CHARLESTON, W.Va. -- It's official: The Kanawha County school board will approach voters to approve another property tax to benefit the county's schools and public libraries.
That tax, if approved, will increase the amount of money voters pay to the school system by 50 percent.
The board approved the order for an excess levy with a 4-1 vote at its regular meeting Thursday after deliberating the idea for months - ever since financial projections showed the school system approaching a deficit in the 2014-15 fiscal year.
If approved by voters in a special election on Nov. 9, the new tax will raise $21 million for the school system and $3 million for the library in the fiscal year 2014-15. By 2018-19, the five-year levy is projected to raise $28 million for the school system with $3.7 million benefiting the library.
For a person with a $100,000 home and $15,000 in vehicles, the tax increase amounts to around $125 annually. That's 25 percent more than they would pay to benefit the school system otherwise, and a 50 percent increase over the current excess levy.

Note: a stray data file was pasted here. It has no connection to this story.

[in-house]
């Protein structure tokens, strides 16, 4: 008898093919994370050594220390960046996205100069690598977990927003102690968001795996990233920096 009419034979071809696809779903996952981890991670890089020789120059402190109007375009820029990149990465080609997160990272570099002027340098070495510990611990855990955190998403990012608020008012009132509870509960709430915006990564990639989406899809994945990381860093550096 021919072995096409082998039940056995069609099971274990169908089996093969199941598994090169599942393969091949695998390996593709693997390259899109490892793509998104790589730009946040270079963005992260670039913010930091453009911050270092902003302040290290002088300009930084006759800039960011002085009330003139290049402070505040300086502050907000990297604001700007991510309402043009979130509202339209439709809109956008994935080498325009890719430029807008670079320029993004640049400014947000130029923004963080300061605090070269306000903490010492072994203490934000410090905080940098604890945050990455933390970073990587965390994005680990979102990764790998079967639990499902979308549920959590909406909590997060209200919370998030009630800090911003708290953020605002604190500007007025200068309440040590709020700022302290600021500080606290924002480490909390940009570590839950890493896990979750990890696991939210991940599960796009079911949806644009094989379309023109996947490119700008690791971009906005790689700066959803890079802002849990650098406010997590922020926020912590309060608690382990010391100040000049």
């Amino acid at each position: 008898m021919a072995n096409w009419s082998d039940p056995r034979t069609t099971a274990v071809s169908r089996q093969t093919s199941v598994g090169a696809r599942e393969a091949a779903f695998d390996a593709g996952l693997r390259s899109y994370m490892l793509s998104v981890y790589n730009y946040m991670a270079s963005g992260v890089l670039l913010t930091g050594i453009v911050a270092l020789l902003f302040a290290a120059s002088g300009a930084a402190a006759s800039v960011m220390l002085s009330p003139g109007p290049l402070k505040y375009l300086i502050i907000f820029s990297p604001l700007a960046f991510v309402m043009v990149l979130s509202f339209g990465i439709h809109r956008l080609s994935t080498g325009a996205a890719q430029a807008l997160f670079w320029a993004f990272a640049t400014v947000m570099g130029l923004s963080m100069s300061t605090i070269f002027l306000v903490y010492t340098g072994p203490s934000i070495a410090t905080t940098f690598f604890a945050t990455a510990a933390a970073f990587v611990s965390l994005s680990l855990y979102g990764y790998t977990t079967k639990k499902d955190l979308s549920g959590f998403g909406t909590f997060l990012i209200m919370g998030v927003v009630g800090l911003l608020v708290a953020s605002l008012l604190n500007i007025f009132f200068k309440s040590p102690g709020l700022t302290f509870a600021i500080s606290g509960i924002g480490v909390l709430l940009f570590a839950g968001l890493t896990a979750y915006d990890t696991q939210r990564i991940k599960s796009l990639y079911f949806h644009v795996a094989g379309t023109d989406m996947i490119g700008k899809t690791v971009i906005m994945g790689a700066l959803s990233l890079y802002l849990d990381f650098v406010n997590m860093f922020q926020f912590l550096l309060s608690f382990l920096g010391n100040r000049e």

The idea behind the additional property tax is to "uncap" the board's current excess levy, which can, under the state constitution, generate up to 100 percent of its regular levy.
In the name of tax relief for the public, the board voted last year to propose an excess levy renewal with a flat cap. Voters approved, and that five-year levy - renewal of a tax that has existed in Kanawha County for decades - is scheduled to go into effect on July 1, 2014.
But since the board approved that plan, the county's financial situation has changed: Most recent projections show that without another tax, the school system is on course to butt up against a $2.5 million deficit next year and a nearly $3 million deficit by the 2018-19 fiscal year.
The debate has also been tinged by controversy related to a February state Supreme Court decision that found a 1958 law forcing the school system to help fund Kanawha County Public Libraries is unconstitutional, freeing the school system from a funding relationship it felt was unfair but leaving the library system scrambling to come up with nearly $3 million - 40 percent of its operating budget.
Both education and library officials hope this excess levy could be the answer. If approved, 5 percent of the tax will benefit the county's library system.